Dr. Boutet is responsible for leading a cross-functional team that reviews, selects and implements formulary items for Banfield’s more than 1000 hospitals nationwide, and works to ensure quality in the supply chain that supports them. Dr. Boutet earned his veterinary medicine degree from Université de Montréal, Faculté de Médecine Vétérinaire in Québec, Canada, and has worked in small animal practice for more than 10 years. He resides in Portland, Oregon, with his wife, two children and their boxer named Forrest.Read Articles Written by Philippe Boutet
The veterinary industry continues to advance and accelerate medical research, bringing new formulary options to market and, in many cases, enabling elevated patient care.
As part of the largest general veterinary practice in the world, all of us at Banfield Pet Hospital feel an immense responsibility to deliver high-quality care—and products, whether vaccines, medication, or surgical supplies—to every patient that comes through our doors.
From the Field shares insights from Banfield Pet Hospital veterinary team members. Drawing from the nationwide practice’s extensive research, as well as findings from its electronic veterinary medical records database and more than 8 million annual pet visits, this column is intended to explore topics and spark conversations relevant to veterinary practices that ultimately help create a better world for pets.
But while therapeutic choices usually mean good news for our patients and clients, we also know they can place additional stress on the shoulders of our veterinarians. So in this climate, how does a veterinary team help ensure the quality of its hospital formulary?
Determine the Right Mix
First and foremost, outline the key categories of care that you provide within your clinic or hospital setting, while understanding that each layer added may increase financial investments in training and expertise, as well as in the suppliers required to provide that care.
A primary care provider’s needs differ from those of tertiary care providers, and their formularies should thus be different. From there, determine which items are considered “mission critical,” “core,” and “veterinarian/veterinary technician preference” for your practice. Bucketing products may help you prioritize order timing and frequency.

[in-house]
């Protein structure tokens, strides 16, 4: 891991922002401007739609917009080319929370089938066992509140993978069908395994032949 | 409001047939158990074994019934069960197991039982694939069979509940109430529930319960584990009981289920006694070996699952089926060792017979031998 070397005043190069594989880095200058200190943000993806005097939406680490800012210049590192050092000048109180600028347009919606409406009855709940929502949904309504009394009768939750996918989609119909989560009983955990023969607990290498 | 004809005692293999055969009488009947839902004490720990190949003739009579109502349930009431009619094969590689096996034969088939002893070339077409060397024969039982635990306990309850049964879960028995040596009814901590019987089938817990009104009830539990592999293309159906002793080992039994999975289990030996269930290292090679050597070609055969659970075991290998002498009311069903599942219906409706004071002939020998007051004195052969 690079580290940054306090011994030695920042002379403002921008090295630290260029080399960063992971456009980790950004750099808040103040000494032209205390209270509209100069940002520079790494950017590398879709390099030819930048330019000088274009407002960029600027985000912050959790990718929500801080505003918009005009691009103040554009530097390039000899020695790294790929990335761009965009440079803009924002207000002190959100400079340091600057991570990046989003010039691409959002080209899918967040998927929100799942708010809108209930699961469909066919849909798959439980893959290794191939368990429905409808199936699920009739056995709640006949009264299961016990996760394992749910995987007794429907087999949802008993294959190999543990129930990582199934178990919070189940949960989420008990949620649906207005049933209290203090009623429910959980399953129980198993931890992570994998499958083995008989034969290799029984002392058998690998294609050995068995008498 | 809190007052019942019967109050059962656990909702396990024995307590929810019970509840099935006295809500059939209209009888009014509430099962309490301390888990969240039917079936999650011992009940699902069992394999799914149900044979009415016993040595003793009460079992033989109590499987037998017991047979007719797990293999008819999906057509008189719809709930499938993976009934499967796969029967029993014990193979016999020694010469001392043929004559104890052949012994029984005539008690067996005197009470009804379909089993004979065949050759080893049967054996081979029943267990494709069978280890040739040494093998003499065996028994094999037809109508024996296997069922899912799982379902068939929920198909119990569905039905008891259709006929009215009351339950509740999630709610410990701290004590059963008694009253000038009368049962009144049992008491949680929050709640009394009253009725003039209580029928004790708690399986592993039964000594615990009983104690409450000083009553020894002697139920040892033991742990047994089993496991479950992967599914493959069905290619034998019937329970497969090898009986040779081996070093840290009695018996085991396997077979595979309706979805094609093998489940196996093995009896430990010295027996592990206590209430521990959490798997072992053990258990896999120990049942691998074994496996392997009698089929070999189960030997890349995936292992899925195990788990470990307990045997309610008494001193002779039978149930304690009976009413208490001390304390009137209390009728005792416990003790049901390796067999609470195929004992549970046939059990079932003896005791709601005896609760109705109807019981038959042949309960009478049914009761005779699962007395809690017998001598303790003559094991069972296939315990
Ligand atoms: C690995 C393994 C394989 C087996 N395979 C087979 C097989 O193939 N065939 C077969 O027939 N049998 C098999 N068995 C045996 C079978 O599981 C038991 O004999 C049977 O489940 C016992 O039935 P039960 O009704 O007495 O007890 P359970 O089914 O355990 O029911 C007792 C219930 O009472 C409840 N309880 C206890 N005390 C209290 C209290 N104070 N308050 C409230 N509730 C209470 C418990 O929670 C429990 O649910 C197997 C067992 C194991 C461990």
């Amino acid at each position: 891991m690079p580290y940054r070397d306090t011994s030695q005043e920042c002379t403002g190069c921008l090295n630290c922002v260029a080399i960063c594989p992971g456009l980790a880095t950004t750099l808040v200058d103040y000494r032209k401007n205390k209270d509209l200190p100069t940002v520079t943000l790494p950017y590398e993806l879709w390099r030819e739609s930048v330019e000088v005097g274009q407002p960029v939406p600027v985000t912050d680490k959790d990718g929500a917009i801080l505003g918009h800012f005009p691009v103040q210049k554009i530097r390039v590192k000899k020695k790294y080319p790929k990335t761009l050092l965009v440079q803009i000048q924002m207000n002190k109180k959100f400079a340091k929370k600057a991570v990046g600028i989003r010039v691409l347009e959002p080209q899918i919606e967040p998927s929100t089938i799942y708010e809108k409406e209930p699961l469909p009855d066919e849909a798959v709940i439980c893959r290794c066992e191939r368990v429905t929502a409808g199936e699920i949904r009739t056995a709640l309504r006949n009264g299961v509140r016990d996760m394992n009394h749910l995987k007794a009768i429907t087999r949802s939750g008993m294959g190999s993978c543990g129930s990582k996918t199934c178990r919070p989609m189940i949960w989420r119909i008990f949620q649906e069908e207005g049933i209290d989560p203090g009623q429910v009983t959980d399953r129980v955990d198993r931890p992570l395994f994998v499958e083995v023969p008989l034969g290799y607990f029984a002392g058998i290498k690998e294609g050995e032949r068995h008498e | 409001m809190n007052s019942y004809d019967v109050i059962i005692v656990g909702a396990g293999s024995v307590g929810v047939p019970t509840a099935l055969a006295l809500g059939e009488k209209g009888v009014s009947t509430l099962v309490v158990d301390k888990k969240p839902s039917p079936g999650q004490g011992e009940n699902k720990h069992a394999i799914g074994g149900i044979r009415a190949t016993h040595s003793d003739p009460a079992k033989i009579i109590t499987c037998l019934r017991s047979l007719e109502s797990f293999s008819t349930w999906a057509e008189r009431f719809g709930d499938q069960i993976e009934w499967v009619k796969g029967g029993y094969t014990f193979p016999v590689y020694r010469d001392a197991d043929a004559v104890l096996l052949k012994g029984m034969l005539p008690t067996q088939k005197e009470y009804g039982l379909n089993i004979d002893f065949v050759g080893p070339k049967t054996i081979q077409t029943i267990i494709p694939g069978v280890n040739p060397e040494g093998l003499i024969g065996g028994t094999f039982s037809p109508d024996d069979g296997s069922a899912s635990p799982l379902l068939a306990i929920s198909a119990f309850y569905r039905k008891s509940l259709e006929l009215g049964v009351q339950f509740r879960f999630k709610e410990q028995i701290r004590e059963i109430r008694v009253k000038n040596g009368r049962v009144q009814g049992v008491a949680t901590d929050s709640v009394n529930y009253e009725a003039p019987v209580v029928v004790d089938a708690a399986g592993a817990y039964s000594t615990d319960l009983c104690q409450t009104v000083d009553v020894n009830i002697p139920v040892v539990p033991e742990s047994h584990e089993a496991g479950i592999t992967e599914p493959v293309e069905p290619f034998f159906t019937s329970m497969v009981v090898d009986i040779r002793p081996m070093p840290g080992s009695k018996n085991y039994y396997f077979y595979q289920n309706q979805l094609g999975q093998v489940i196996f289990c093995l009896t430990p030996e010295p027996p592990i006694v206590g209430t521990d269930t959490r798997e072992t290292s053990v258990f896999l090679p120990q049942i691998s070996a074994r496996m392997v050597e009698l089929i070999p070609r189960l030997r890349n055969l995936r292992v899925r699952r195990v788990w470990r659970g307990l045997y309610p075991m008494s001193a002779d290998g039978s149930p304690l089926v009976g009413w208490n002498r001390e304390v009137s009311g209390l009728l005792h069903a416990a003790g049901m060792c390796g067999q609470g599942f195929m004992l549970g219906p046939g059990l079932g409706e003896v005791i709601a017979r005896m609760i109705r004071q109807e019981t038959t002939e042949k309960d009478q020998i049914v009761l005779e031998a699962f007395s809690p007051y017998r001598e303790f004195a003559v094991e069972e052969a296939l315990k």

Be transparent about the choices you make as a team. When a consensus cannot be achieved, consider activating other channels, such as next-day delivery for special-use items or setting up a home delivery option for your clients.
Set Selection Criteria
At Banfield, we have also found that evaluating products within five areas of risk that are relevant for our clinical setting is an effective strategy. When evaluating a new formulary product or item, ask yourself the following questions within the 5 areas:
Is the product or item category regulated (Food and Drug Administration [FDA], Environmental Protection Agency [EPA], U.S. Department of Agriculture [USDA]), and does it meet these standards? Does clinical evidence from a reputable source support the product’s safety for associates, patients, and clients?
Are the product label’s claims supported by peer-reviewed literature? Was the item used in an applicable clinical setting similar to how or when you would use it? Were the desired or intended results reproduced in a validation study?
Is the product or item readily available to the veterinary industry? Do alternates exist that may be a better option, since they are exclusively used in veterinary medicine? Are there backups in case of a shortage?
How will the addition of this product or item affect your veterinary teams? Is training required, and do you have systems in place to support its successful application?
Has the product or item in question been recalled recently? Do any reports indicate the manufacturer has had issues in its quality-assurance processes?
Keep your Formulary Current
Set a regular yet realistic formulary review cadence that works for you and your team. Consider breaking it up by popular categories of product and services, such as dental, parasiticides, vaccines, cardiology, renal, and dermatology.
Engage your whole team—from veterinarians to veterinary technicians to other paraprofessionals—and activate your resources. Work together, ask for help, assign roles and responsibilities, hold the team accountable to support patient outcomes, and create and foster a culture of safety along the way.